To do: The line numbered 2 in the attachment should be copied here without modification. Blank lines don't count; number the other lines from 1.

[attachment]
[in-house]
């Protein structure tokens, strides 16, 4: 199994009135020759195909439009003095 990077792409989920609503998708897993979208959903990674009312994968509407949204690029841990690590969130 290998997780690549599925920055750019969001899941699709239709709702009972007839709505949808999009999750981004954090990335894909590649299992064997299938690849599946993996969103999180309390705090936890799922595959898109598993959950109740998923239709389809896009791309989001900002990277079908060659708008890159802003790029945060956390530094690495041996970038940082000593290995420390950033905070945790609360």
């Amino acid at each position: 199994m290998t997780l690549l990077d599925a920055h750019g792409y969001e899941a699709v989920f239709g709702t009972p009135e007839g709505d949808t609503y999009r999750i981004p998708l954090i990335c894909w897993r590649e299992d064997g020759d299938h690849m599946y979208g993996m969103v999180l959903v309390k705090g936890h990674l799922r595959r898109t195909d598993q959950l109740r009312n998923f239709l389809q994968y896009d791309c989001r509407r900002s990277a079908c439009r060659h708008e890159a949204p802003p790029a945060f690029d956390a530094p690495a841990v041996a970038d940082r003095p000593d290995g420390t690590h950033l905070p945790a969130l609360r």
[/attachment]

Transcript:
């Protein structure tokens, strides 16, 4: 199994009135020759195909439009003095 990077792409989920609503998708897993979208959903990674009312994968509407949204690029841990690590969130 290998997780690549599925920055750019969001899941699709239709709702009972007839709505949808999009999750981004954090990335894909590649299992064997299938690849599946993996969103999180309390705090936890799922595959898109598993959950109740998923239709389809896009791309989001900002990277079908060659708008890159802003790029945060956390530094690495041996970038940082000593290995420390950033905070945790609360």